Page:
1967: Debate with Colin Barker
In December 1966 I withdrew briefly from the International Socialists – I rejoined in June 1967 at the time of the Six-Day War in the Middle East. I am not particularly proud of my resignation letter, and would have been happy to let it lie in the dustbin of history – but for one thing. It provoked a far more interesting document, Colin Barker’s reply to me. Colin’s article is an excellent description of the political reorientation of the IS Group in the 1966-68 period. Colin’s piece reflects Cliff’s thinking – but it is a better and more balanced account than anything Cliff wrote at the time. In fact Colin sent a first draft of the article to Cliff who described it as “excellent”. I now acknowledge that Colin was right and I was wrong – except on the question of Vietnam. Once again I am most grateful to John Rudge for locating these long forgotten documents and the Cliff-Barker correspondence.
International Socialism Group Bulletin No 1 February 1967
Ian Birchall writes:-
John Phillips has asked me to set out my reasons for leaving the IS Group. I have no desire to say anything in a spirit of bitterness about an organisation of which I have been an active member for four years, and from which I have learnt most of what I know about Marxism. But I hope that my criticisms may contribute to constructive discussion about perspectives.
Since the Group has no formal leadership (though a leadership group clearly exists) and there is no formal channel whereby a ‘line’ is laid down or changed, it is difficult to fully document a criticism. But I want to criticise the total practice of the Group as I have experienced it, and not to recount anecdotes or attack personalities.
The Group’s great contribution over the last few years has been its effort to dispel illusions about Parliament and resolution-mongering, and stress the need to build rank-and-file organisations. As the Labour Government has fulfilled our predictions, more and more people have come to accept the truth of this analysis. However, I believe the crucial necessity is to take the next step and attempt to politicise the fragmentary rank-and-file organisations that exist. The Group has taken the opposite view: that the necessity is simply to foster rank-and-file militancy. No revolutionary group can cut itself off from militant struggles as they occur, but when there is talk of a group ‘submerging‘ itself in the fragments of the movement, then it is in danger of ceasing to be a revolutionary group at all. Reformism from below is only marginally better than reformism from above.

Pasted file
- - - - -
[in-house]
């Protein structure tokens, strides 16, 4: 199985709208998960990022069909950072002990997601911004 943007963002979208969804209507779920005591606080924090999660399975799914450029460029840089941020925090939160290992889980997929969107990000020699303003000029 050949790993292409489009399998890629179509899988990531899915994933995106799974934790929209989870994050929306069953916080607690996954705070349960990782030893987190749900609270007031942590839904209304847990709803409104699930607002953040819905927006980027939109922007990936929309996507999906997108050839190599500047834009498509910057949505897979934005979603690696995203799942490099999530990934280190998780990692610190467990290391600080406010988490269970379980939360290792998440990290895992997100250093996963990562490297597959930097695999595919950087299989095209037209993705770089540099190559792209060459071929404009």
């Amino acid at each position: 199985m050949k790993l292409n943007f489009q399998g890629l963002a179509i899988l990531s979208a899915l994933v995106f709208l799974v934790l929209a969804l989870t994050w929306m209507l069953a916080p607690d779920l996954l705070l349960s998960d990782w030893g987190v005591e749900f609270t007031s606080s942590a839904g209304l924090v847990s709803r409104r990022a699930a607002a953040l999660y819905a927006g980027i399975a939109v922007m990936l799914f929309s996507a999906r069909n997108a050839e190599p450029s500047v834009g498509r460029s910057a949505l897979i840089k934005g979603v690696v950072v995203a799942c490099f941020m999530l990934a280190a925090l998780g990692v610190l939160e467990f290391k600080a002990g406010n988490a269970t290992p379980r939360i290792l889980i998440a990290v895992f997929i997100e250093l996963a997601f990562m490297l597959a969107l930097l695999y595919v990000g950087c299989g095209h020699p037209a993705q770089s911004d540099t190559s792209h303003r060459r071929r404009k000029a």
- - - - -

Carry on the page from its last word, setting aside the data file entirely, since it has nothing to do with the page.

The dangers are two-fold. In the short-term, we live in a rapidly changing situation. The Group’s analysis has been based on a full employment situation, which focusses militancy on the shop floor. In a situation of Common Market plus permanent unemployment things will be different. There is a grave danger that membership won and organisation built on a purely fragmentary basis will be lost in a situation where the issues change quickly.
In the long-term, (though the Group always seems a bit ashamed to talk about the long-term) I cannot accept the belief that fragmented militancy will naturally grow into political consciousness. Such spontaneism would be elitism – it would mean that, comes the crisis, the masses turn to a pre existing political clique rather than evolve their own political consciousness. But anyway it won’t happen. Our job is to politicise the struggle, and not to substitute ourselves for the rank and file.
There seem to me four main consequences in the Group’s activity of these attitudes:
Among newer members of the Group, there is a positive contempt for theory; the Group is doing nothing to combat this. There are no plans for publication of anything other than of a short-term agitational nature. The theory of state capitalism has recently been described as ‘something to talk about in the pub’ and ‘useful against the Pabs, but not now’. For me it is an organic part of an understanding of the international situation and the concept of workers’ control.
The Group’s internationalism has suffered. The Group has been lethargic on Vietnam; because we did nothing about it, the Vietnam Solidarity Campaign, which could have been used to wage a political struggle on the issue, has fallen into the hands of a group of apolitical atrocity-hunters. The opportunistic and muddled line on Rhodesia was symptomatic. The struggle against imperialism elsewhere in the world has been virtually ignored.